Combined oral contraception and broad-spectrum antibiotic use.
Ethinyloestradiol is used almost exclusively in oral contraceptives in combination with progestogens. The metabolism of the COC is complicated. Most important is the fact that ethinyloestradiol undergoes eventual enterohepatic recirculation. Initially, ethinyloestradiol is subject to first-pass metabolism in the gut mucosa and liver. In the gut wall it is conjugated with sulphate before transport to the liver. In the liver, the hormone is glucuronidated predominantly by the cytochrome P4503A4 enzyme, and secreted in the bile to render ethinyloestradiol inactive and unabsorbable.
Instead of being excreted via the gut, the metabolites may be hydrolysed by enzymatic activity of the gut bacteria (principally Clostridium species) to liberate active ethinyloestradiol from the sulphate and glucuronide groups. Ethinyloestradiol can then be reabsorbed in the small intestine to help maintain its therapeutic concentration in the circulation.
Potential mechanisms for COC-antibiotic interactions include mainly antibiotic induction of liver enzymes and the reduction of enterohepatic recirculation of oestrogen.
Liver enzyme induction
Drugs that induce hepatic enzymes, especially cytochrome [P.sub.450]3A4, may increase the metabolism of COCs and are associated with COC failure. Although many drugs induce hepatic enzymes and cause COC failure, the only antibiotic of concern is rifampicin. It has been well demonstrated that rifampicin accelerates the metabolism of both ethinyloestradiol and progestogens and potential failure of both COC and the progesterone-only pill.
Reduced enterohepatic recirculation
Theoretically, broad-spectrum antibiotics might temporarily eradicate the gut flora responsible for the deconjugation of ethinyloestradiol metabolites interrupting the enterohepatic recirculation. In practice the interaction between broad-spectrum antibiotics and COCs seems doubtful. To date, limited retrospective surveys with multiple limitations have been conducted on patients from outpatient clinics evaluating possible interactions between antibiotics and COCs. The American Council on Scientific Affairs (see further reading--Dickinson et al.) analysed pooled data and concluded that COC failure rates of 1.2 - 1.6% were found in women who were concomitantly treated with antibiotics. Although lower than the ideal failure rates predicted with perfect compliance, they are well within the range encountered with typical use. Multiple individual case reports implicate antibiotics prescribed to women using COCs as the cause of COC failure in compliant patients, but caution should be exercised in data interpretation because of recall bias and underreporting of poor compliance when confronted with an unplanned pregnancy.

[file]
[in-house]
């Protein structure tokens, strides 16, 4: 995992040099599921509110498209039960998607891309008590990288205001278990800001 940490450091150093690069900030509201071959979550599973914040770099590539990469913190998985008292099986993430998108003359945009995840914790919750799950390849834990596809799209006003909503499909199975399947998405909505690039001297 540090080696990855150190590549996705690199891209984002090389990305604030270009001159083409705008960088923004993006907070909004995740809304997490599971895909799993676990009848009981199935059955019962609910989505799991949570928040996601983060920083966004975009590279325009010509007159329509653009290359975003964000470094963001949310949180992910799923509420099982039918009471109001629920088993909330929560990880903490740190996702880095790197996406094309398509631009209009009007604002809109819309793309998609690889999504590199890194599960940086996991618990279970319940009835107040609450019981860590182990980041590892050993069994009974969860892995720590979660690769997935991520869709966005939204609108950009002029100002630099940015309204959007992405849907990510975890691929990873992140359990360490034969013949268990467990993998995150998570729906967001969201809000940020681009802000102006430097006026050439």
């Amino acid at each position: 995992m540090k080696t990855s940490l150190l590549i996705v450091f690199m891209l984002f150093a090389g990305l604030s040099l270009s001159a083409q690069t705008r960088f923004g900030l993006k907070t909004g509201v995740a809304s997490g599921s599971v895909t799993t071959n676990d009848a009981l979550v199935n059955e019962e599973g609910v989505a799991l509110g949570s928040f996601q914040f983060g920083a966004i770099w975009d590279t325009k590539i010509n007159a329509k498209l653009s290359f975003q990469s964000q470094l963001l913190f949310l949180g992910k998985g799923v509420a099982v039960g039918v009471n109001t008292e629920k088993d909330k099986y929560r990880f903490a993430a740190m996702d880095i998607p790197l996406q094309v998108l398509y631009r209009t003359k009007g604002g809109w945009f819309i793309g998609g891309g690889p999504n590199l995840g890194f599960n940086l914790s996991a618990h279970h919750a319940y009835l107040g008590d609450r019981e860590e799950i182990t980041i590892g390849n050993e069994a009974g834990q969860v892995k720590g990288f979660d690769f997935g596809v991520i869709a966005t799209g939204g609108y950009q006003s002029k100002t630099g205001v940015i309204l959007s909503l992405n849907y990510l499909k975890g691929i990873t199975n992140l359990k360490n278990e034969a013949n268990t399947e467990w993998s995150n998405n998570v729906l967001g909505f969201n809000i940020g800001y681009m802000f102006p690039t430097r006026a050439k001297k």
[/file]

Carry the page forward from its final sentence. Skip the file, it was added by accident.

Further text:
Non-enzyme-inducing antibiotics have no effect on the progesterone-only pill since the progestogenic metabolites that are reabsorbed after the cleaving by gut bacteria are biologically inactive.
The above are theoretical mechanisms for COC failure when used together with antibiotics. It should be noted that there is little evidence of increased rates of COC failure in patients treated with antibiotics despite the extensive use of COC. In order to assist prescribers, clear recommendations are presented.